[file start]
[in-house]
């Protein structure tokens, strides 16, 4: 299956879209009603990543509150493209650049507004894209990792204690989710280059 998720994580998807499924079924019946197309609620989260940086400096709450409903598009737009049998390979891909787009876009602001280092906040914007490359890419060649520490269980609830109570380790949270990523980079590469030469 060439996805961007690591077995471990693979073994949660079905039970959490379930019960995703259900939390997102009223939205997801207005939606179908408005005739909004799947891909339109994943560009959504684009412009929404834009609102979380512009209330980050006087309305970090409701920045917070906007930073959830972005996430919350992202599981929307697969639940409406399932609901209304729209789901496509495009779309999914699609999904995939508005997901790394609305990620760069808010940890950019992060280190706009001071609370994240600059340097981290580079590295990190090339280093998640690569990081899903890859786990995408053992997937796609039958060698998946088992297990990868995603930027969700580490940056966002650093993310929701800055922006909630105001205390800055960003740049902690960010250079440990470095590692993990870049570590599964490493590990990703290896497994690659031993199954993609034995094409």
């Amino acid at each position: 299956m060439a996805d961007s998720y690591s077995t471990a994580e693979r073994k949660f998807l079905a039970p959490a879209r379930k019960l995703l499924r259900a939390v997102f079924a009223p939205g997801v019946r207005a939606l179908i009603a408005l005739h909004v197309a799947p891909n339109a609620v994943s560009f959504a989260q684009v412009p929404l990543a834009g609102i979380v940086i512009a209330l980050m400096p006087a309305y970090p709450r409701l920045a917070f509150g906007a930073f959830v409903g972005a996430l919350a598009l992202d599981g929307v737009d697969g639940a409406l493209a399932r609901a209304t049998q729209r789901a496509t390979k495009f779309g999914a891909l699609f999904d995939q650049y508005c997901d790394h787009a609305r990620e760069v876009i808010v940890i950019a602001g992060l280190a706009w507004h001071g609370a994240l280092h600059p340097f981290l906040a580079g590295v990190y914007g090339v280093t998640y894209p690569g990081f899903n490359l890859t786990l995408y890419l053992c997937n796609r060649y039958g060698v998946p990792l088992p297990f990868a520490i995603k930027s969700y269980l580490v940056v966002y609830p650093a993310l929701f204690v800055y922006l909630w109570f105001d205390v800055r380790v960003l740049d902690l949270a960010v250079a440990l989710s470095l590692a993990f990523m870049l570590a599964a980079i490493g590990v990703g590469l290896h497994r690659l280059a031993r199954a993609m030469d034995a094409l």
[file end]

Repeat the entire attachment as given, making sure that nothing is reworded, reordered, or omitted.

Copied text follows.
[in-house]
């Protein structure tokens, strides 16, 4: 299956879209009603990543509150493209650049507004894209990792204690989710280059 998720994580998807499924079924019946197309609620989260940086400096709450409903598009737009049998390979891909787009876009602001280092906040914007490359890419060649520490269980609830109570380790949270990523980079590469030469 060439996805961007690591077995471990693979073994949660079905039970959490379930019960995703259900939390997102009223939205997801207005939606179908408005005739909004799947891909339109994943560009959504684009412009929404834009609102979380512009209330980050006087309305970090409701920045917070906007930073959830972005996430919350992202599981929307697969639940409406399932609901209304729209789901496509495009779309999914699609999904995939508005997901790394609305990620760069808010940890950019992060280190706009001071609370994240600059340097981290580079590295990190090339280093998640690569990081899903890859786990995408053992997937796609039958060698998946088992297990990868995603930027969700580490940056966002650093993310929701800055922006909630105001205390800055960003740049902690960010250079440990470095590692993990870049570590599964490493590990990703290896497994690659031993199954993609034995094409």
């Amino acid at each position: 299956m060439a996805d961007s998720y690591s077995t471990a994580e693979r073994k949660f998807l079905a039970p959490a879209r379930k019960l995703l499924r259900a939390v997102f079924a009223p939205g997801v019946r207005a939606l179908i009603a408005l005739h909004v197309a799947p891909n339109a609620v994943s560009f959504a989260q684009v412009p929404l990543a834009g609102i979380v940086i512009a209330l980050m400096p006087a309305y970090p709450r409701l920045a917070f509150g906007a930073f959830v409903g972005a996430l919350a598009l992202d599981g929307v737009d697969g639940a409406l493209a399932r609901a209304t049998q729209r789901a496509t390979k495009f779309g999914a891909l699609f999904d995939q650049y508005c997901d790394h787009a609305r990620e760069v876009i808010v940890i950019a602001g992060l280190a706009w507004h001071g609370a994240l280092h600059p340097f981290l906040a580079g590295v990190y914007g090339v280093t998640y894209p690569g990081f899903n490359l890859t786990l995408y890419l053992c997937n796609r060649y039958g060698v998946p990792l088992p297990f990868a520490i995603k930027s969700y269980l580490v940056v966002y609830p650093a993310l929701f204690v800055y922006l909630w109570f105001d205390v800055r380790v960003l740049d902690l949270a960010v250079a440990l989710s470095l590692a993990f990523m870049l570590a599964a980079i490493g590990v990703g590469l290896h497994r690659l280059a031993r199954a993609m030469d034995a094409l």